Irish Papist

Irish Papist
Me and General Robert Lee

Monday, April 21, 2014

I Hated Calvary So Much...

...I decided to go to the cinema again, this Bank Holiday Monday, just to get the taste of it out of my mouth.

I went to see Captain America: The Winter Soldier. As I've mentioned before, I'm not too impressed with the whole superhero genre. I think there are far too many superhero movies, I think they're rather ridiculous, and I wince when they pose as Serious Drama.

Having said all that, I'm coming to think that any superhero movie is better than a sordid piece of junk like Calvary. Any superhero movie, any horror movie, any thriller, any romantic comedy, any science-fiction movie-- anything that accepts the basic values that underlie healthy story-telling.

Such as, that life is worth living. That the world is basically a good place. That good usually triumphs over evil. That beauty is better than ugliness. That there is a sharp difference between good and evil, no matter how ambiguous a particular situation might be. That keeping your promises and standing by your friends is a sacred duty. That the world is full of reasons to be cheerful. That love conquers all.

Those are the moral values that underlie healthy story-telling. Then there are the narrative values-- that the story will involve some element of excitement, that the story will actually progress, that boredom and vacancy will be kept at bay, that there will be some inspiring or uplifting message, and (for cinema) that the visual possibilites of the medium will be exploited.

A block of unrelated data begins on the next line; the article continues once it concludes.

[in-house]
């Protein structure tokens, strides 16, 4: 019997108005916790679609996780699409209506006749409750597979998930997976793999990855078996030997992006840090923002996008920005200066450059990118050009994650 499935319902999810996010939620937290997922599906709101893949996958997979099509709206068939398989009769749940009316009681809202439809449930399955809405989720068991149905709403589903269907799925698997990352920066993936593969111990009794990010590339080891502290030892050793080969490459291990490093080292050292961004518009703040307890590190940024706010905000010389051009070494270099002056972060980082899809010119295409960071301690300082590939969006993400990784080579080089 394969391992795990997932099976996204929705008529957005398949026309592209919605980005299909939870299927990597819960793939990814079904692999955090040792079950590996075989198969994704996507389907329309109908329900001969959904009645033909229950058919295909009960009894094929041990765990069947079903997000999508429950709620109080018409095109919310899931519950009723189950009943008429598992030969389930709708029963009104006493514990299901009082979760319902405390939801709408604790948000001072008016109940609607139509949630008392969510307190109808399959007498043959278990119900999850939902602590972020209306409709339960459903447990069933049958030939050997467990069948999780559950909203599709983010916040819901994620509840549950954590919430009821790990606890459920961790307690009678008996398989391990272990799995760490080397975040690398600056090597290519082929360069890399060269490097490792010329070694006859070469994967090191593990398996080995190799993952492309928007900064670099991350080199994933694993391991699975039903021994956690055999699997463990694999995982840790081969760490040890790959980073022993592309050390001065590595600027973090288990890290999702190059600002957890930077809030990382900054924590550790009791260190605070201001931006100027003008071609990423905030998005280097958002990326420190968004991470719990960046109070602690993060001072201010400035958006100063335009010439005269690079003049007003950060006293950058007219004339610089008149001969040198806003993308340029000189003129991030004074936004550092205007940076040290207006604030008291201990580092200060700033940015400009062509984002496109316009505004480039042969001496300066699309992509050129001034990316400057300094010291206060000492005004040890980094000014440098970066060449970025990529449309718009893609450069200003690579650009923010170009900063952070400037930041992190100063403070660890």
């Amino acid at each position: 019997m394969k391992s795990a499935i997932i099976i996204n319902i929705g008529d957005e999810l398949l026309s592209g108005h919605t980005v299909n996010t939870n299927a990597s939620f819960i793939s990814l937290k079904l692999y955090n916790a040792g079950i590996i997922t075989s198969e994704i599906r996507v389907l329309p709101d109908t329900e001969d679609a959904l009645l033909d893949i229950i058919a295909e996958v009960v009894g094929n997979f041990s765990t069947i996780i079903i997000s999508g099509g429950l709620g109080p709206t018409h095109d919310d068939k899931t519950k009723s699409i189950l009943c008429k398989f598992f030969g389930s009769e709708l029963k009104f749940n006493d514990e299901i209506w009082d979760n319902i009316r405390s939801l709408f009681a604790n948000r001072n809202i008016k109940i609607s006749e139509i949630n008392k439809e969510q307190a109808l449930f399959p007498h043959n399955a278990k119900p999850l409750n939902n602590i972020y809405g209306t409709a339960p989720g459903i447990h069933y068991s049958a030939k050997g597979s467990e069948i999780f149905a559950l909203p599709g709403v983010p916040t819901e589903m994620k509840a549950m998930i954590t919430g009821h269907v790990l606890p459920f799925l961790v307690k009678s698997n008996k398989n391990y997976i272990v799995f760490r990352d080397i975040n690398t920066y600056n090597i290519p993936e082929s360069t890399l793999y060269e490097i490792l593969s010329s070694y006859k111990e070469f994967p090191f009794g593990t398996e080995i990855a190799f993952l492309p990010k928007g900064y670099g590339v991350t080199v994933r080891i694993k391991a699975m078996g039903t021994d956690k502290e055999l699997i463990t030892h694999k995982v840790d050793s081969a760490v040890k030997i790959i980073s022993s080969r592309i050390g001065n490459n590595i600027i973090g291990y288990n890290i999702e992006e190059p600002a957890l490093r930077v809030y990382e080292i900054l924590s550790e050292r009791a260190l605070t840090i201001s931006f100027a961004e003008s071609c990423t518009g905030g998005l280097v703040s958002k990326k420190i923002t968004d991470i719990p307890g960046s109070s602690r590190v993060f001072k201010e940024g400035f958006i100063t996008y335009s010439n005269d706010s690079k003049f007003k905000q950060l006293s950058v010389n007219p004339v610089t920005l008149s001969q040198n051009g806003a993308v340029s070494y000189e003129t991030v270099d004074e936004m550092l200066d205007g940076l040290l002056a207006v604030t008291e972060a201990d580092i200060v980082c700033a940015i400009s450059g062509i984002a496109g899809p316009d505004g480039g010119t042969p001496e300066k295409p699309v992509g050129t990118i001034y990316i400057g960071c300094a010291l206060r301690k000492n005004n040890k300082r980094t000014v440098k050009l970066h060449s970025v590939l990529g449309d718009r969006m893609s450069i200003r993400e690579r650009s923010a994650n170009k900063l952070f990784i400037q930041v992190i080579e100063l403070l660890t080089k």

Why make films that cultivate boredom and vacancy, with long scenes without dialogue, or with pointless and inconsequential dialogue (which typified most of the dialogue in Calvary, or the ludicrously overpraised Lost in Translation?). Why waste your running time on lingering shots of scenery? (I'm not complaining about a little of this. I'm complaining about the tendency to fill out half of the movie with it.) Why go out of your way to mortify the natural human appetite for the noble, the dramatic and the uplifting? Is it a kind of conspicuous consumption?

There is so much boredom, disillusionment, ugliness and disappointment inherent to the human condition that making movies that dwell on such things seems like a kind of treason against humanity, a treason against the life-force. We wash and groom ourselves to present ourselves to the world, and we make an effort to pleasant and cheerful and stimulating in company, I think fictions should seek to do the same, even when they are trying to make a statement about the human condition. When they deliberately abandon that effort, I think it's a very sinister form of decadence.

2 comments:

  1. Since I didn't see it I can't really comment, but maybe they thought making such a bleak film would encourage people to be nicer in real life.

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  2. Maybe! But it didn't have that effect on me!

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